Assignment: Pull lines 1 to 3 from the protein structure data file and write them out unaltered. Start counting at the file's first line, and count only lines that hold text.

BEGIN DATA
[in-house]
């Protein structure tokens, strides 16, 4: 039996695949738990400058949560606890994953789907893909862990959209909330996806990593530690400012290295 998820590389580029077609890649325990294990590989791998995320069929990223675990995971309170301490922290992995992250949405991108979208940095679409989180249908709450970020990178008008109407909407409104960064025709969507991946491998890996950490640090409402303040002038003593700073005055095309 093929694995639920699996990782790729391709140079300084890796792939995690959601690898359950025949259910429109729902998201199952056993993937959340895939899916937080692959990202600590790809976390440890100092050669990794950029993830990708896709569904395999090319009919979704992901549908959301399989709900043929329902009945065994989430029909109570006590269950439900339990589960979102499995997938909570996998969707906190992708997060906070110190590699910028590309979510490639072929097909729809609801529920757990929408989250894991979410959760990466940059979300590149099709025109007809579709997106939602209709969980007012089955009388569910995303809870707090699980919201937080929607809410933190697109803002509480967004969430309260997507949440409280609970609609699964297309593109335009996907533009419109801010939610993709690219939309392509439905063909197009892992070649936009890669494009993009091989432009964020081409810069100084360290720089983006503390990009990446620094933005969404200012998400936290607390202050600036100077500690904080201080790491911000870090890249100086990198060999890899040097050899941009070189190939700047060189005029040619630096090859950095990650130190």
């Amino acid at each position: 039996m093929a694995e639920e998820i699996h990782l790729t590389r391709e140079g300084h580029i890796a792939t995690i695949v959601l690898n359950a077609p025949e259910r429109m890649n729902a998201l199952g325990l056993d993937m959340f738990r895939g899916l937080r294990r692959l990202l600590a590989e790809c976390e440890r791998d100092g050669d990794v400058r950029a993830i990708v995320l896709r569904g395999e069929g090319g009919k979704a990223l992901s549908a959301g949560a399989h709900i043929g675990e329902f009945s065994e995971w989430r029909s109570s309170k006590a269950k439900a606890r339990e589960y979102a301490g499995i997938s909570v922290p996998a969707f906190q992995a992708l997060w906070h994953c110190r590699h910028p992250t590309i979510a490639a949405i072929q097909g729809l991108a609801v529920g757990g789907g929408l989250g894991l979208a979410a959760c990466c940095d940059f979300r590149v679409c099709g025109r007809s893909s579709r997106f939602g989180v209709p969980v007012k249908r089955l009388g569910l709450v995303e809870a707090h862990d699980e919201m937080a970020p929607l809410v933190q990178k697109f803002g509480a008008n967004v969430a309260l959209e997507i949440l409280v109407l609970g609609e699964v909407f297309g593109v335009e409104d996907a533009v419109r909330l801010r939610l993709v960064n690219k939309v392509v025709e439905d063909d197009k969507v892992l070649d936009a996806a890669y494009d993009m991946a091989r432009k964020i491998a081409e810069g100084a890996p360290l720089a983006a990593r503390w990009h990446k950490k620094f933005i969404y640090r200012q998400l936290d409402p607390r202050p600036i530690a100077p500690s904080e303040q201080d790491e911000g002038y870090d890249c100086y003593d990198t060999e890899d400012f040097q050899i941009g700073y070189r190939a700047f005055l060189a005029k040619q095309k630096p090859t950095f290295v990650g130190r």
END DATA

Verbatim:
[in-house]
């Protein structure tokens, strides 16, 4: 039996695949738990400058949560606890994953789907893909862990959209909330996806990593530690400012290295 998820590389580029077609890649325990294990590989791998995320069929990223675990995971309170301490922290992995992250949405991108979208940095679409989180249908709450970020990178008008109407909407409104960064025709969507991946491998890996950490640090409402303040002038003593700073005055095309 093929694995639920699996990782790729391709140079300084890796792939995690959601690898359950025949259910429109729902998201199952056993993937959340895939899916937080692959990202600590790809976390440890100092050669990794950029993830990708896709569904395999090319009919979704992901549908959301399989709900043929329902009945065994989430029909109570006590269950439900339990589960979102499995997938909570996998969707906190992708997060906070110190590699910028590309979510490639072929097909729809609801529920757990929408989250894991979410959760990466940059979300590149099709025109007809579709997106939602209709969980007012089955009388569910995303809870707090699980919201937080929607809410933190697109803002509480967004969430309260997507949440409280609970609609699964297309593109335009996907533009419109801010939610993709690219939309392509439905063909197009892992070649936009890669494009993009091989432009964020081409810069100084360290720089983006503390990009990446620094933005969404200012998400936290607390202050600036100077500690904080201080790491911000870090890249100086990198060999890899040097050899941009070189190939700047060189005029040619630096090859950095990650130190």
């Amino acid at each position: 039996m093929a694995e639920e998820i699996h990782l790729t590389r391709e140079g300084h580029i890796a792939t995690i695949v959601l690898n359950a077609p025949e259910r429109m890649n729902a998201l199952g325990l056993d993937m959340f738990r895939g899916l937080r294990r692959l990202l600590a590989e790809c976390e440890r791998d100092g050669d990794v400058r950029a993830i990708v995320l896709r569904g395999e069929g090319g009919k979704a990223l992901s549908a959301g949560a399989h709900i043929g675990e329902f009945s065994e995971w989430r029909s109570s309170k006590a269950k439900a606890r339990e589960y979102a301490g499995i997938s909570v922290p996998a969707f906190q992995a992708l997060w906070h994953c110190r590699h910028p992250t590309i979510a490639a949405i072929q097909g729809l991108a609801v529920g757990g789907g929408l989250g894991l979208a979410a959760c990466c940095d940059f979300r590149v679409c099709g025109r007809s893909s579709r997106f939602g989180v209709p969980v007012k249908r089955l009388g569910l709450v995303e809870a707090h862990d699980e919201m937080a970020p929607l809410v933190q990178k697109f803002g509480a008008n967004v969430a309260l959209e997507i949440l409280v109407l609970g609609e699964v909407f297309g593109v335009e409104d996907a533009v419109r909330l801010r939610l993709v960064n690219k939309v392509v025709e439905d063909d197009k969507v892992l070649d936009a996806a890669y494009d993009m991946a091989r432009k964020i491998a081409e810069g100084a890996p360290l720089a983006a990593r503390w990009h990446k950490k620094f933005i969404y640090r200012q998400l936290d409402p607390r202050p600036i530690a100077p500690s904080e303040q201080d790491e911000g002038y870090d890249c100086y003593d990198t060999e890899d400012f040097q050899i941009g700073y070189r190939a700047f005055l060189a005029k040619q095309k630096p090859t950095f290295v990650g130190r």